Although common wisdom blames teens for being the ones most likely to use their cell phones while driving, motorists in their 20s and 30s are the worst offenders, according to new research by the AAA Foundation for Traffic Safety.
Among 16- to 18-year-olds, 58 percent reported using their phones while driving, and 20 percent reported doing so fairly often. Among 25- to 39-year-olds, on the other hand, 82 percent reported using their phones while driving, and 43 percent reported doing so fairly often.
Overall 26 percent of motorists reported sending a text or email while driving within the past month. Adults ages 25-39 reported texting and driving most frequently, with 45 percent saying they did so in the last month, compared to 31 percent of 16- to 18-year-olds.
Drivers age 60 and older reported using their phones while driving the least, with just 7 percent of those 60 to 74 saying they sent a text or email while driving in the last month, and just 1 percent of those age 75 and older doing so.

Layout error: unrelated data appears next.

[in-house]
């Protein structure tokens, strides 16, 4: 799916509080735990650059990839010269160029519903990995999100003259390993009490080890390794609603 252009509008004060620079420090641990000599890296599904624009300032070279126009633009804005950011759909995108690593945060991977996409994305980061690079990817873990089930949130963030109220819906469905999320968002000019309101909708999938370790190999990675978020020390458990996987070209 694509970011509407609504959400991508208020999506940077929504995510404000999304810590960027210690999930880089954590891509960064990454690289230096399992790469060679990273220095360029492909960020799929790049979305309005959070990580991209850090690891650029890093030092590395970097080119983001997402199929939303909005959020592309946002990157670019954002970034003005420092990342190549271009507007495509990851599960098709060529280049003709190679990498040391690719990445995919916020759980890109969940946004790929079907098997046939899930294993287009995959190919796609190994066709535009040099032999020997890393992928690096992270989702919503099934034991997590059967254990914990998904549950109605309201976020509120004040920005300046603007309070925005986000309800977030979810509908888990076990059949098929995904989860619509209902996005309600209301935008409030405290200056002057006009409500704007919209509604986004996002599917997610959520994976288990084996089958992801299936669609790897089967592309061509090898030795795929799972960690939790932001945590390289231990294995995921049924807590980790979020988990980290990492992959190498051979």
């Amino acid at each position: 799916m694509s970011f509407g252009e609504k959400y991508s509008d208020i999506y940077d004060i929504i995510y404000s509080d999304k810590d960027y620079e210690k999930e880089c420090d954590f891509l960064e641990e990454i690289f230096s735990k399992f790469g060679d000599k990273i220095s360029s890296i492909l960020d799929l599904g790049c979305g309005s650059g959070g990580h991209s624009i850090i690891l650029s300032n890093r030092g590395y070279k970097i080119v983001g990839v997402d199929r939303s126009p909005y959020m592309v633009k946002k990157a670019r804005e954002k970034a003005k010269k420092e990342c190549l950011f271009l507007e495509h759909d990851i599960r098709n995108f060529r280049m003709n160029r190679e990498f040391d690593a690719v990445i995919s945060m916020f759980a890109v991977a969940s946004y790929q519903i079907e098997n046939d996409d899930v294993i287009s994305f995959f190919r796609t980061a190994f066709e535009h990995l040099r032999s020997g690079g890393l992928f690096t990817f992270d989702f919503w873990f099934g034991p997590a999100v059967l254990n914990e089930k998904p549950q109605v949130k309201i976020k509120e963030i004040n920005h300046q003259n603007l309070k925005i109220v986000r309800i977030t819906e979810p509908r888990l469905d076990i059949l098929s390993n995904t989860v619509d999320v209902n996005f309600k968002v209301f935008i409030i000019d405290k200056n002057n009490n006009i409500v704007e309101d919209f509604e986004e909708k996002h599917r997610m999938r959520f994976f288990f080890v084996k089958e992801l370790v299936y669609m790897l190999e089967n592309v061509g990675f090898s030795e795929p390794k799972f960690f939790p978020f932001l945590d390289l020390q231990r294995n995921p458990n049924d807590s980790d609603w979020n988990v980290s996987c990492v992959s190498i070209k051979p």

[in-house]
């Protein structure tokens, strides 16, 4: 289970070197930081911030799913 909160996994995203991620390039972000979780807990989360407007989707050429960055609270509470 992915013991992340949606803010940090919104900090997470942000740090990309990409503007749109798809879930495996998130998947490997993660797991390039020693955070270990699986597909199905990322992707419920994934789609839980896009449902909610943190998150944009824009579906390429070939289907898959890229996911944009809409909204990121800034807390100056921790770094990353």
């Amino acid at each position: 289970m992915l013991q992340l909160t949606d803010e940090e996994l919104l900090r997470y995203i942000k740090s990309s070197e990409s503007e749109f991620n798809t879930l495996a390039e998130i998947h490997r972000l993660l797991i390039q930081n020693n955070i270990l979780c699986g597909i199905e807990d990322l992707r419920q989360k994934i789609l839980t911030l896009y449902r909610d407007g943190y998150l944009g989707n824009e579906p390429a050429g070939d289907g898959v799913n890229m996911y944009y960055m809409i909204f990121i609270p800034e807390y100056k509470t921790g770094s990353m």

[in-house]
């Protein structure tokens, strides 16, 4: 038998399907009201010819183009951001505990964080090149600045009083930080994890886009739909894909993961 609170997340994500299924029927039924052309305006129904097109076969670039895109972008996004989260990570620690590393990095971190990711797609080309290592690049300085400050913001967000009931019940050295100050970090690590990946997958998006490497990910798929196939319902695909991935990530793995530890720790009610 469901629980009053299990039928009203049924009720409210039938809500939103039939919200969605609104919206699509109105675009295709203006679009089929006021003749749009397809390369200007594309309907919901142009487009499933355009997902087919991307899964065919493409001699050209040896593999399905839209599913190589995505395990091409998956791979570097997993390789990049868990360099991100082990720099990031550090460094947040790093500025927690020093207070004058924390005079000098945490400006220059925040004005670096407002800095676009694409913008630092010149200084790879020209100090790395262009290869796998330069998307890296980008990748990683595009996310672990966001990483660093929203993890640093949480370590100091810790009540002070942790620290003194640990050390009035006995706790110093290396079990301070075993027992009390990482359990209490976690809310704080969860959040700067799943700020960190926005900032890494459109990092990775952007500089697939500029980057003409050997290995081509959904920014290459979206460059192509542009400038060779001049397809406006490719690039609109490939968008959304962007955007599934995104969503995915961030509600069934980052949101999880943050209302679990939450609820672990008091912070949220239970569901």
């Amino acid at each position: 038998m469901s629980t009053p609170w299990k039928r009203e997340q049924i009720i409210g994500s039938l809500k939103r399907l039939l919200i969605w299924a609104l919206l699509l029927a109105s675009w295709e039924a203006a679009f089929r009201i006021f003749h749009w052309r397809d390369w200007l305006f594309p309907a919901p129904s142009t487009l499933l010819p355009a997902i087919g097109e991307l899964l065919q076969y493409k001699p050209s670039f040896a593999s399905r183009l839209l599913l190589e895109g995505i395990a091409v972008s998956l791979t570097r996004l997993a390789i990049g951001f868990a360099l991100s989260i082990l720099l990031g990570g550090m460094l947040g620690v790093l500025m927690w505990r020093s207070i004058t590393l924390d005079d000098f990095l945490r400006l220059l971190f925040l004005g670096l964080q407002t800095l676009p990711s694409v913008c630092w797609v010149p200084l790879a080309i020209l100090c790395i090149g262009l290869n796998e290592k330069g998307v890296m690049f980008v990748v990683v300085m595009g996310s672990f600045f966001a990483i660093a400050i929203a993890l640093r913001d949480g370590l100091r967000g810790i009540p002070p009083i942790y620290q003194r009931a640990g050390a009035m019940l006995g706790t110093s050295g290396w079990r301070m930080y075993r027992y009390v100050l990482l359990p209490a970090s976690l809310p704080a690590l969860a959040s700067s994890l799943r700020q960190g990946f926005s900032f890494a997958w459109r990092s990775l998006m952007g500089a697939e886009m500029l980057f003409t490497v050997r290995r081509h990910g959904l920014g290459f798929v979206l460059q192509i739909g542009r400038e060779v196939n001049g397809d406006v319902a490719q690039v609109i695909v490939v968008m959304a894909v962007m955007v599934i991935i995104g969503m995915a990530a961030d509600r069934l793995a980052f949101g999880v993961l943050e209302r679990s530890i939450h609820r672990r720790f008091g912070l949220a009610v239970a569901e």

Most people think texting and driving is dangerous -- when other people do it. About 89 percent of motorists say they think other people talking on their cell phones while driving is a serious threat to their personal safety and 96 percent believe that others texting or emailing behind the wheel is a serious threat.
According to the National Highway Traffic Safety Administration, one out of every 10 fatal crashes involves distraction, resulting in more than 3,000 deaths per year, although experts agree the numbers are likely underestimated, the AAA Foundation for Traffic Safety noted. Previous research shows that hands-free cell phones offer no significant safety benefits over handheld phones.
The AAA Foundation for Traffic Safety collected the data as part of the 2013 Traffic Safety Culture Index. The data are from a sample of 2,325 licensed drivers, ages 16 and older, who reported driving in the past 30 days.